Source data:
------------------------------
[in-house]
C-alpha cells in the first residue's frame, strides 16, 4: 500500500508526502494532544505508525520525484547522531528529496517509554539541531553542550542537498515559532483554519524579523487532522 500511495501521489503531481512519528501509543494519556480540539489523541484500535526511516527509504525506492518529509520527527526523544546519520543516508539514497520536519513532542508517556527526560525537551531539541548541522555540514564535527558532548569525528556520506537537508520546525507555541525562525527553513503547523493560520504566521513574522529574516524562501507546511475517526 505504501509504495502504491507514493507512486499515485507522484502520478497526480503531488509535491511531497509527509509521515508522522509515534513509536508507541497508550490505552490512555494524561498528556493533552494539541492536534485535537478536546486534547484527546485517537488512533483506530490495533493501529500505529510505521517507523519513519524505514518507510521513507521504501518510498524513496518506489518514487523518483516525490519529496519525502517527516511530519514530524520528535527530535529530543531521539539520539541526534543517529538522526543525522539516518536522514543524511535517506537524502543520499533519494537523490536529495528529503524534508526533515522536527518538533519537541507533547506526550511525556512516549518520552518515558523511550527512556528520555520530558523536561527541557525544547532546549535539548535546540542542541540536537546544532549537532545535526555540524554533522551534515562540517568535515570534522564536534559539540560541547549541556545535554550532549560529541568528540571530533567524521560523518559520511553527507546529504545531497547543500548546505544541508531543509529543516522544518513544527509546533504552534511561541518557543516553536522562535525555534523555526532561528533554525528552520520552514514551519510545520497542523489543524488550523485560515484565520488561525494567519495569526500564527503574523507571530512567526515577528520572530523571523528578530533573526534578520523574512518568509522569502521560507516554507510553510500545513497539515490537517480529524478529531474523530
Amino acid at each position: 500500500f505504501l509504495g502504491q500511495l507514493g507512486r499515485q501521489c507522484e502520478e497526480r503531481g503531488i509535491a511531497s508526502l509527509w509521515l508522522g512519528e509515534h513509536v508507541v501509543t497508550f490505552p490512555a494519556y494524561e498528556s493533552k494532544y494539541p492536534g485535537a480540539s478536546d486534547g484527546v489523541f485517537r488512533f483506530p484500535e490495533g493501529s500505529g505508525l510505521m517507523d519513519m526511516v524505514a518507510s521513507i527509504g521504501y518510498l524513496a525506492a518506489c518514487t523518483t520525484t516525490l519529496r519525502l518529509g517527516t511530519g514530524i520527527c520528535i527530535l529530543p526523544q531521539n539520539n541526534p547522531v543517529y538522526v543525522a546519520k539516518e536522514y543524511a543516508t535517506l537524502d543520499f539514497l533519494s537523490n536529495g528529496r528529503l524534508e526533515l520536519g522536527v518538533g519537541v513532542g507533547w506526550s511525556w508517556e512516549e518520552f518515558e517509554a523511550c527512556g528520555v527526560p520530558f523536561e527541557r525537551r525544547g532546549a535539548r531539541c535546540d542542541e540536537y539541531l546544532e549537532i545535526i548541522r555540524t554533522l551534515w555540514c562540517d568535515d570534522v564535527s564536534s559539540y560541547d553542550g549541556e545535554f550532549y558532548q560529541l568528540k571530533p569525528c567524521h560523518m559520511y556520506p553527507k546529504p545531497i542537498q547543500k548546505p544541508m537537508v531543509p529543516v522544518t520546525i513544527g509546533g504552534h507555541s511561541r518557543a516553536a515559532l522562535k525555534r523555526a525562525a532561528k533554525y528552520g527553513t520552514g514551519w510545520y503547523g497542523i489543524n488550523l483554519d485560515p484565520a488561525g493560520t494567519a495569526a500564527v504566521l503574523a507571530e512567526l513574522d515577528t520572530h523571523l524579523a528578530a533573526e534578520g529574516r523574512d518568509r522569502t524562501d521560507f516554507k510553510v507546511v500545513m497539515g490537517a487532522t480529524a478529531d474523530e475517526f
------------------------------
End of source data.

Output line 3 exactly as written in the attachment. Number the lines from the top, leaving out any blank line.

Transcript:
Amino acid at each position: 500500500f505504501l509504495g502504491q500511495l507514493g507512486r499515485q501521489c507522484e502520478e497526480r503531481g503531488i509535491a511531497s508526502l509527509w509521515l508522522g512519528e509515534h513509536v508507541v501509543t497508550f490505552p490512555a494519556y494524561e498528556s493533552k494532544y494539541p492536534g485535537a480540539s478536546d486534547g484527546v489523541f485517537r488512533f483506530p484500535e490495533g493501529s500505529g505508525l510505521m517507523d519513519m526511516v524505514a518507510s521513507i527509504g521504501y518510498l524513496a525506492a518506489c518514487t523518483t520525484t516525490l519529496r519525502l518529509g517527516t511530519g514530524i520527527c520528535i527530535l529530543p526523544q531521539n539520539n541526534p547522531v543517529y538522526v543525522a546519520k539516518e536522514y543524511a543516508t535517506l537524502d543520499f539514497l533519494s537523490n536529495g528529496r528529503l524534508e526533515l520536519g522536527v518538533g519537541v513532542g507533547w506526550s511525556w508517556e512516549e518520552f518515558e517509554a523511550c527512556g528520555v527526560p520530558f523536561e527541557r525537551r525544547g532546549a535539548r531539541c535546540d542542541e540536537y539541531l546544532e549537532i545535526i548541522r555540524t554533522l551534515w555540514c562540517d568535515d570534522v564535527s564536534s559539540y560541547d553542550g549541556e545535554f550532549y558532548q560529541l568528540k571530533p569525528c567524521h560523518m559520511y556520506p553527507k546529504p545531497i542537498q547543500k548546505p544541508m537537508v531543509p529543516v522544518t520546525i513544527g509546533g504552534h507555541s511561541r518557543a516553536a515559532l522562535k525555534r523555526a525562525a532561528k533554525y528552520g527553513t520552514g514551519w510545520y503547523g497542523i489543524n488550523l483554519d485560515p484565520a488561525g493560520t494567519a495569526a500564527v504566521l503574523a507571530e512567526l513574522d515577528t520572530h523571523l524579523a528578530a533573526e534578520g529574516r523574512d518568509r522569502t524562501d521560507f516554507k510553510v507546511v500545513m497539515g490537517a487532522t480529524a478529531d474523530e475517526f